This fourth generation Universal ViO50 machine was delivered to the site I was working on for the Cornish based MJL Group in Delabole, last week. It was virtually brand new with only 27 hours on the meter and was on hire from WH Bond plant hire who were featured on the blog last week.
First impression when climbing into the cab was how spacious it was in terms of cab width, and also how good the visibility was from all angles, however as is often the case with all zero tailswing machines there is not a lot of space behind the seat, although there is a small shelf to the operators right where items such as a lunch box or PPE can be stored and it is even supplied with a strap for securing the said items. Everything else is nicely laid out and designed for the operator’s convenience. I think this particular model was manufactured for the hire market as it came with a PVC seat, which from my experience can make you sweat a bit, but I am sure it can be specified with a more luxury cloth trimmed seat if required.
When I put the machine to work I found the hydraulics to be incredibly responsive, with a good positive feel to the controls, which made it ideal for grading and fine trimming of stone. In the dig the machine had plenty of power coming from its compact 4 cylinder 28kw/39.1hp Yanmar engine. The offset arm function is operated by a foot pedal to the right of the cab. It gives a wide range of movement enabling this compact machine to operate in some very confined spaces. A further foot pedal for the two speed tracking function is located to the left of the cab floor close to the door.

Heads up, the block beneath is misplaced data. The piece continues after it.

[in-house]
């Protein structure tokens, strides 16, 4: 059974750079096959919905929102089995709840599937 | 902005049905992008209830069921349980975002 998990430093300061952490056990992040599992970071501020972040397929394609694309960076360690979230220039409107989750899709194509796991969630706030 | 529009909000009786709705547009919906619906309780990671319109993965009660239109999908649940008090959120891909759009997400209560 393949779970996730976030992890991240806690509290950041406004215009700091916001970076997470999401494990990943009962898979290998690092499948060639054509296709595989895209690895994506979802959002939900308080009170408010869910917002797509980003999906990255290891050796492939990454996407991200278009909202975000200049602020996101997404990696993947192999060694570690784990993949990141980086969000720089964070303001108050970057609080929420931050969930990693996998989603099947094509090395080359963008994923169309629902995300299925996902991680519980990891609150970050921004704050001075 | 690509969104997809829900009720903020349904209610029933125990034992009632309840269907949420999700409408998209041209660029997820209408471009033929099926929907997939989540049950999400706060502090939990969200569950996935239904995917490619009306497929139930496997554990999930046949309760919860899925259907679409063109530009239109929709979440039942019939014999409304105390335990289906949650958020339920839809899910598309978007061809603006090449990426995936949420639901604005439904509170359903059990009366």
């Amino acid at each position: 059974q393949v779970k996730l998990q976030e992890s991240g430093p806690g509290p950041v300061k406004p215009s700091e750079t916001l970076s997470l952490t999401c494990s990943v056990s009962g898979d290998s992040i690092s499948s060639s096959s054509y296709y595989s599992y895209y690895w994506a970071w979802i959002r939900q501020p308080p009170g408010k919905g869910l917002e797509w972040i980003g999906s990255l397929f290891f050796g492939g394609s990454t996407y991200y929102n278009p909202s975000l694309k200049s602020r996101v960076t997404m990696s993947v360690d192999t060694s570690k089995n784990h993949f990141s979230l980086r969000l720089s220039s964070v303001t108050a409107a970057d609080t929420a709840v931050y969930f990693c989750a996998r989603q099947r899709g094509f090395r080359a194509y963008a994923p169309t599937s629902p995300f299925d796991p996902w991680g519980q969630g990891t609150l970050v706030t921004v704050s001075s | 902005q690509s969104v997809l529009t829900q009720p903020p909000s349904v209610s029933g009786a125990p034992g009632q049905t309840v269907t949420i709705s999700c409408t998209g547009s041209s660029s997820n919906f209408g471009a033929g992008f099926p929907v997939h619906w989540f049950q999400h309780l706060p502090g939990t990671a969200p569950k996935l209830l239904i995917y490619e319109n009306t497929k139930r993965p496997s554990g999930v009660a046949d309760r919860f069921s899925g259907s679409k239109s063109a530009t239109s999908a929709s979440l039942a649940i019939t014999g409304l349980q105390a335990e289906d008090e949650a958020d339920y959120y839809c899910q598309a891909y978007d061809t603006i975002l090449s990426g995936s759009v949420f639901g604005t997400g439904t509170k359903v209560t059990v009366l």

The new model also features a new boom design, with all pipes which pass along the top being protected. Another safety feature which can help elleviate costly damage to the hydraulic ram rods and cylinders is the addition of highly elastic steel protection plates, a very useful addition as we know these hire machines are often used by inexperienced operators who are sometimes not fully aware of the machines geometry when working in close quarters.
I also noticed that the dozer blade on these latest ViO models has been extended by around 20cm when compared to previous ViO models, which certainly improves the operator’s vision of the blade, enabling him to make a better job of levelling. It also improves the anchorage of the machine when trenching with the blade behind, offering better breakout leverage.
The diesel tank is fitted under an opening bonnet to the left of the cab. There is also an electric refuelling pump, which is neatly stored under the bonnet. Engine coolant level can also be checked within this compartment.
This French manufactured machine certainly impressed me in the short time I spent on it. Personally I would like to see the hand throttle that is currently fitted to the left of the cab relocated to the more familiar right side of the cab, but I guess one would get used to its position in the end.
All in all a cracking little machine which is sure to get loyal Ammann Yanmar customers excited and carry on the ViO legacy.